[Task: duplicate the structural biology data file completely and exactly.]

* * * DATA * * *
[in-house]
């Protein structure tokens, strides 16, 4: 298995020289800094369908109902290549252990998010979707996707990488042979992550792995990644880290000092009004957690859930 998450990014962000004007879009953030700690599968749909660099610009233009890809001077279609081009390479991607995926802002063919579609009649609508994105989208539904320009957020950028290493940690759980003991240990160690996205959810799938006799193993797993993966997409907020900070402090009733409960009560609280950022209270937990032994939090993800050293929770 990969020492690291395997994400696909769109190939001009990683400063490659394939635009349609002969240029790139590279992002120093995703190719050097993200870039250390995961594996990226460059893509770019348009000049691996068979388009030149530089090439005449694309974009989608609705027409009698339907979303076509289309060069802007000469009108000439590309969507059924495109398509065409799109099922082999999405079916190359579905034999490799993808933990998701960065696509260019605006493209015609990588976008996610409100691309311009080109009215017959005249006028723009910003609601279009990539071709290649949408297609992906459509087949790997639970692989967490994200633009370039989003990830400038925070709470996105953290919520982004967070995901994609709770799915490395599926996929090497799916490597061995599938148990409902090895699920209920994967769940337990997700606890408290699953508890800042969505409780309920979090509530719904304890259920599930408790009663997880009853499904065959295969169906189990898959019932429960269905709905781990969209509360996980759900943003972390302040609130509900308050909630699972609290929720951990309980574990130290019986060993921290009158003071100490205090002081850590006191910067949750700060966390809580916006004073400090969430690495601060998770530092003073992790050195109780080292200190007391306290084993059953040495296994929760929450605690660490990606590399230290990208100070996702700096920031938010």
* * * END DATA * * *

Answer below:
[in-house]
């Protein structure tokens, strides 16, 4: 298995020289800094369908109902290549252990998010979707996707990488042979992550792995990644880290000092009004957690859930 998450990014962000004007879009953030700690599968749909660099610009233009890809001077279609081009390479991607995926802002063919579609009649609508994105989208539904320009957020950028290493940690759980003991240990160690996205959810799938006799193993797993993966997409907020900070402090009733409960009560609280950022209270937990032994939090993800050293929770 990969020492690291395997994400696909769109190939001009990683400063490659394939635009349609002969240029790139590279992002120093995703190719050097993200870039250390995961594996990226460059893509770019348009000049691996068979388009030149530089090439005449694309974009989608609705027409009698339907979303076509289309060069802007000469009108000439590309969507059924495109398509065409799109099922082999999405079916190359579905034999490799993808933990998701960065696509260019605006493209015609990588976008996610409100691309311009080109009215017959005249006028723009910003609601279009990539071709290649949408297609992906459509087949790997639970692989967490994200633009370039989003990830400038925070709470996105953290919520982004967070995901994609709770799915490395599926996929090497799916490597061995599938148990409902090895699920209920994967769940337990997700606890408290699953508890800042969505409780309920979090509530719904304890259920599930408790009663997880009853499904065959295969169906189990898959019932429960269905709905781990969209509360996980759900943003972390302040609130509900308050909630699972609290929720951990309980574990130290019986060993921290009158003071100490205090002081850590006191910067949750700060966390809580916006004073400090969430690495601060998770530092003073992790050195109780080292200190007391306290084993059953040495296994929760929450605690660490990606590399230290990208100070996702700096920031938010």